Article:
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Natural Setting and Tech Break Boost Creativity

Volunteers who spent at least four days hiking with no communications or computing technology scored higher on creativity tests upon their return than did a control group. Rose Eveleth reports

Robert Frost famously wrote: "The woods are lovely, dark and deep."

But such natural settings may offer more than just beauty. They might also foster creativity. A recent study suggests that a backpacking trip can substantially increase just how inventive your brain can be. The finding is in the journal PLoS ONE. [Ruth Ann Atchley, David L. Strayer and Paul Atchley, Creativity in the Wild: Improving Creative Reasoning through Immersion in Natural Settings]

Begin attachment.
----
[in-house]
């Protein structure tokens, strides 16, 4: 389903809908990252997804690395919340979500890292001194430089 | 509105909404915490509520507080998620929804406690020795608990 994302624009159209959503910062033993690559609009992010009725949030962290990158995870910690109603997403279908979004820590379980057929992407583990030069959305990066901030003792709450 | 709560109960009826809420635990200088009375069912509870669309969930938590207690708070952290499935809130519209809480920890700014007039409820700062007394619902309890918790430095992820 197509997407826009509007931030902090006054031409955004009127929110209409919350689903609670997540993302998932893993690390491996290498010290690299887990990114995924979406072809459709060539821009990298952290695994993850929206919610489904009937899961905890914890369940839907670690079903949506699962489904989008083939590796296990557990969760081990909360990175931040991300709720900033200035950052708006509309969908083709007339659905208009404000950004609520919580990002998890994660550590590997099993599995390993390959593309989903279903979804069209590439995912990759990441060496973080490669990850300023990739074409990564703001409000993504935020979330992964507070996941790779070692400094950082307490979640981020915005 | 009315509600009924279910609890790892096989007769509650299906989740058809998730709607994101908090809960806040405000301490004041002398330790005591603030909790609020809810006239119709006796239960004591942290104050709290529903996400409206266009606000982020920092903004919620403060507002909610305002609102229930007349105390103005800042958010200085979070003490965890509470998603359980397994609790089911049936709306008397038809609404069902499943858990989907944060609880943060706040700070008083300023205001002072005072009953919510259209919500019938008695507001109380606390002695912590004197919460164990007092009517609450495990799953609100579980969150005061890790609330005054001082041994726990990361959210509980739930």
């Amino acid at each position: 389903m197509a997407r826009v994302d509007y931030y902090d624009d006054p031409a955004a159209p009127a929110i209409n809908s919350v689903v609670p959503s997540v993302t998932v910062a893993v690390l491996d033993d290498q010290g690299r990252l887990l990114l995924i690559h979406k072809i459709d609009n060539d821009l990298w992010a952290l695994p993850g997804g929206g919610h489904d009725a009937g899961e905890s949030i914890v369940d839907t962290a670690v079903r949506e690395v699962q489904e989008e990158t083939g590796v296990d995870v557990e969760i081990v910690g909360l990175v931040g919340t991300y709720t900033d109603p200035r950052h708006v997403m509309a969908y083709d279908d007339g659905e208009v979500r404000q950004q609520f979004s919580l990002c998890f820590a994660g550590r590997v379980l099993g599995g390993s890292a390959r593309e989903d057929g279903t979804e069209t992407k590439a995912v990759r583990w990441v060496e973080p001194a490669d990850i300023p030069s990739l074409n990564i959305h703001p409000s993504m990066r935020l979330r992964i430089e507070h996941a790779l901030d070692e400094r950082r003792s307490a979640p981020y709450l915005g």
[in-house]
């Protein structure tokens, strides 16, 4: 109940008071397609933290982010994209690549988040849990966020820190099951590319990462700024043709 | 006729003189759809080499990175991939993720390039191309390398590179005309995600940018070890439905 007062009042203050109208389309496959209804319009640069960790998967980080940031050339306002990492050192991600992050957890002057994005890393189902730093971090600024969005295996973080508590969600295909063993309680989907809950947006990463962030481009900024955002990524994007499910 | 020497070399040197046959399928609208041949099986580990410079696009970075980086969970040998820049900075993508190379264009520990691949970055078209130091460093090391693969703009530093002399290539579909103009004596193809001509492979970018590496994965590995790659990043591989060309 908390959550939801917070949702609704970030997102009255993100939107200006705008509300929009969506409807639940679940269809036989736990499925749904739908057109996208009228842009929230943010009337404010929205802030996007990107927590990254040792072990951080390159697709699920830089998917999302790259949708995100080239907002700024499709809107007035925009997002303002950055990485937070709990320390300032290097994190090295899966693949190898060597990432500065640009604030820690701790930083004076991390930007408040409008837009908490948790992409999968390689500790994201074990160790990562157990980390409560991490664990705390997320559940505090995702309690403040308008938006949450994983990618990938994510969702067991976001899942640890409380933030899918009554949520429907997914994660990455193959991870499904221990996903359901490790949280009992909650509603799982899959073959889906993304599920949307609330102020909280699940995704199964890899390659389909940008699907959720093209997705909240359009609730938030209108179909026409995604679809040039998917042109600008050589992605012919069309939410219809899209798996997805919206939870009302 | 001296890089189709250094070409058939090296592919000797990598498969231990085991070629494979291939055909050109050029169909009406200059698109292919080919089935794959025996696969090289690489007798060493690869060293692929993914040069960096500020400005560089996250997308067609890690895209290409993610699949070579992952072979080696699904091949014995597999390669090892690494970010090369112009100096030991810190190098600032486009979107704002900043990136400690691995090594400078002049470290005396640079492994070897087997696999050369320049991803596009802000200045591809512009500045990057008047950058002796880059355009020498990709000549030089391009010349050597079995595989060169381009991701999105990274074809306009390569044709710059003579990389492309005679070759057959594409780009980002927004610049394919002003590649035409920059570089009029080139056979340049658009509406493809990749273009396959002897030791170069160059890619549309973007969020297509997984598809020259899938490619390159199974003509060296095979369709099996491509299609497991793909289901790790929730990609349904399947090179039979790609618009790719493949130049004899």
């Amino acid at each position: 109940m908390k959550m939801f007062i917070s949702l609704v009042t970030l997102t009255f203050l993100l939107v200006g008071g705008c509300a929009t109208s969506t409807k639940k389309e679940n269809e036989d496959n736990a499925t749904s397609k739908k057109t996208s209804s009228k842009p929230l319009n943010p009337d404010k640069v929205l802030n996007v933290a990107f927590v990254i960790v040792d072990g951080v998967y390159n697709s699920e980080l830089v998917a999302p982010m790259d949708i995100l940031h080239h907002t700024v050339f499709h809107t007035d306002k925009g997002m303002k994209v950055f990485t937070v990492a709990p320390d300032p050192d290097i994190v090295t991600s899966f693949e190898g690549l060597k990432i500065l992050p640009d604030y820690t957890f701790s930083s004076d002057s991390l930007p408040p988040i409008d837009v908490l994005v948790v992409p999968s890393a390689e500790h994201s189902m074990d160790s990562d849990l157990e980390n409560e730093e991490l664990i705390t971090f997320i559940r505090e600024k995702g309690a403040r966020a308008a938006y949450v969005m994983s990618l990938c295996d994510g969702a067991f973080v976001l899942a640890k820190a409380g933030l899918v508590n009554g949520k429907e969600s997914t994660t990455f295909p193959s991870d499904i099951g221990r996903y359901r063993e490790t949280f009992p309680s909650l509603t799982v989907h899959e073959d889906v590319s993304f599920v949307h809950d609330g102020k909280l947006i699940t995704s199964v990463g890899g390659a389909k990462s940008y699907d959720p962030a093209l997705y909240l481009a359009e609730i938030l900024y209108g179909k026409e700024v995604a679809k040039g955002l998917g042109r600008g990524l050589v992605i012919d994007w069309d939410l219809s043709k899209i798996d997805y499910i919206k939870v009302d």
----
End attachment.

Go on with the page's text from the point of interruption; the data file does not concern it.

Researchers sent 56 subjects out on four-to-six day wilderness hiking trips without access to electronic devices—no cell phones, no iPads, no game boys, nothing.

Upon their return, the hikers took tests designed to measure creativity. A control group that hadn't been in the woods scored a 4.14 out of 10 on the test. But the woods wanderers scored a 6.08.

Previous studies have shown that down time in general makes people more creative. The researchers thus say that this creativity boost is probably due to not just nature, but to taking a break from the stresses of work and technology.

So the next time you get stuck on a tough problem, or can't seem to concentrate—try a walk in the woods. It could help your creative promise.

—Rose Eveleth

[The above text is a transcript of this podcast.]
 

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